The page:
In April 1942 – The Filipino and American prisoners were forced to walk under the heat of the sun and the cold night from Mariveles and Bagac to Camp O’Donnell, Capas, Tarlac. The USAFFE forces were captured by the Japanese and were made Prisoners of War (PoWs, for short) after the fall of Bataan. There were 70,000 Filipino and American soldiers who survived the battle of Bataan and underwent this forced and torturous evacuation. This tragic history is now known as the Death March.
However, amidst this terrible journey, several sons of Bacolor managed to escape from the Death March. Among them was M/Sgt. Juanito T. Bognot. He made a run for his freedom in Guagua 5 kilometers from Bacolor, changed his uniform into a civilian clothing and then helped his fellow comrades escape as well.
The Samia brothers were the Bacolor version of the famous “Sullivans” of America or also known as the Sullivan brothers. They were World War ll sailors serving together on the USS Juneau. The young Samia brothers risked their lives to fight for freedom and democracy and were among the many soldiers forced into the Death March. Honorable lieutenants, Teodorico Samia and his brother Severino Samia, who was a physician, died in Bataan. They also had younger brothers, namely Alfredo “ Edong” Samia and Federico “Dedy” Samia. Luckily they returned home but with the heavy hearts for losing a family member who died from the same traumatic journey they underwent. Federico “Dedy” Samia then sadly passed away due to Malaria, which he first contracted in Bataan.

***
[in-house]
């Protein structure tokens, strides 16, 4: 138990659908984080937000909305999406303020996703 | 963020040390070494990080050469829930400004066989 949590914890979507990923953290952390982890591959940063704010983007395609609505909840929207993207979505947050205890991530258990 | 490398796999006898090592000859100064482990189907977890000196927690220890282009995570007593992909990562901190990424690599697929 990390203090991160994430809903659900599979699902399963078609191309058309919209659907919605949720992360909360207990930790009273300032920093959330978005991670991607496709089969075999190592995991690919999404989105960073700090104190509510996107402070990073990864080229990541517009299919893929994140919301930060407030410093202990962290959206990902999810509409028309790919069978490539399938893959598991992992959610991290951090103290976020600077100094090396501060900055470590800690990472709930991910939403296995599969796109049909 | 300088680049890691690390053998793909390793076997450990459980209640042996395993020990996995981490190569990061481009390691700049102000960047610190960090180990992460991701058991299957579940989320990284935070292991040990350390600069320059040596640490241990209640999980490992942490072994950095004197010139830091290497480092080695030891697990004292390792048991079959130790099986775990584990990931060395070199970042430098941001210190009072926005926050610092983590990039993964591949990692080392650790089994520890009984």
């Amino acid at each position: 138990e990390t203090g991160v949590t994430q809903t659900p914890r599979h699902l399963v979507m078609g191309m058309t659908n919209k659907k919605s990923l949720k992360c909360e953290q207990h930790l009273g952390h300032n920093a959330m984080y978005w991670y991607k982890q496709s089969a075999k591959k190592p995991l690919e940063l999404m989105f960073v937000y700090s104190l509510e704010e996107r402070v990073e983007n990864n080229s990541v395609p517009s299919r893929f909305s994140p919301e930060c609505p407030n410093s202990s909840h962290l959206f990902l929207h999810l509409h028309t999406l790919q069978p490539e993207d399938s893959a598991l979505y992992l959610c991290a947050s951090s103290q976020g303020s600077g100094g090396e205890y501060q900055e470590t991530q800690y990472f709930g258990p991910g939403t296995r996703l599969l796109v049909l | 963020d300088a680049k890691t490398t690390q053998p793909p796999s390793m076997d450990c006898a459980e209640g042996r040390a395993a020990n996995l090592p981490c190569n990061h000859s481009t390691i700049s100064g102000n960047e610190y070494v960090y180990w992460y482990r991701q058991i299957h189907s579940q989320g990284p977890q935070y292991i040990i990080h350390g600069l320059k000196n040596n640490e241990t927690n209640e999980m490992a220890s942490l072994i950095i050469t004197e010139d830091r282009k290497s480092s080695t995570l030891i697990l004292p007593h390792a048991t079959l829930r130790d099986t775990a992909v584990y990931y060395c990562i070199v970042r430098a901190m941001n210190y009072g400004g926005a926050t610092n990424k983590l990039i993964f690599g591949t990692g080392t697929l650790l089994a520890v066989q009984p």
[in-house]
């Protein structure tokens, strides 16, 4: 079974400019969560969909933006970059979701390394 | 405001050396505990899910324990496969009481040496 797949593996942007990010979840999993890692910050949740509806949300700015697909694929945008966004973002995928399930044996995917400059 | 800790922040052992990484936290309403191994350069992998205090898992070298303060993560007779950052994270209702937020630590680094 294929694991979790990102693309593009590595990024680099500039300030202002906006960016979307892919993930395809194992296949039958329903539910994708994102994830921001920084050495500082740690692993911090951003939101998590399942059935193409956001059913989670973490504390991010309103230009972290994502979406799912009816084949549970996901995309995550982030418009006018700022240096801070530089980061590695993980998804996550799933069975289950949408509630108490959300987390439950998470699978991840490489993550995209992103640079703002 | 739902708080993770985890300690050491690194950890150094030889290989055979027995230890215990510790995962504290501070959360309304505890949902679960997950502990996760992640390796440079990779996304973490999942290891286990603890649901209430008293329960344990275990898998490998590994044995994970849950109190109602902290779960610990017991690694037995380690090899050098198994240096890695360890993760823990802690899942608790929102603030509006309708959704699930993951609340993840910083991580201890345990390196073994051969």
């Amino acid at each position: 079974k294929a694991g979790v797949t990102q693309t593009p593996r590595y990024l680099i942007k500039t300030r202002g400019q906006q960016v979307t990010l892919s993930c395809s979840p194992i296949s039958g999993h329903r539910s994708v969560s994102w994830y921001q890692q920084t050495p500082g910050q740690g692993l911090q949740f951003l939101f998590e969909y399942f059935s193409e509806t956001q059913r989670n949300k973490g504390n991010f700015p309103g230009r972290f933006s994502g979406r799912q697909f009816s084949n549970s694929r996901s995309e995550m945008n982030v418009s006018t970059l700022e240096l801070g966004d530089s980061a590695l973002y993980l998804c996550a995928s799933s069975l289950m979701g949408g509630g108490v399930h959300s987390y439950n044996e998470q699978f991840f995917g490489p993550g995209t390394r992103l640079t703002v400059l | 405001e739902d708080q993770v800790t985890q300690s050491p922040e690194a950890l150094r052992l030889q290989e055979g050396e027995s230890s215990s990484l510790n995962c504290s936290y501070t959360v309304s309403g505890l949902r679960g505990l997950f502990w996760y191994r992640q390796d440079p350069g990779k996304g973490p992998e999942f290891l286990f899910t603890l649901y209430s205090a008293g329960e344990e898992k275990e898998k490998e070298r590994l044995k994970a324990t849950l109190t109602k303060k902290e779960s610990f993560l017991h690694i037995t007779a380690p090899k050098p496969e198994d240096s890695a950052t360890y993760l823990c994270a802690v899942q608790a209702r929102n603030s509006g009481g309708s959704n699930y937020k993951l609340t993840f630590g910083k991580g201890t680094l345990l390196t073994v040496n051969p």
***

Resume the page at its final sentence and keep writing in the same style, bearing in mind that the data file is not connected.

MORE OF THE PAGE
It was also mentioned that there were two more brothers, namely Eleazar Samia who was beheaded by the Japanese during the Japanese occupation due to guerrilla activities, and the youngest son of the family, Francisco Bienvenido Samia y Olalia, who survived the war and died last August 19, 2013.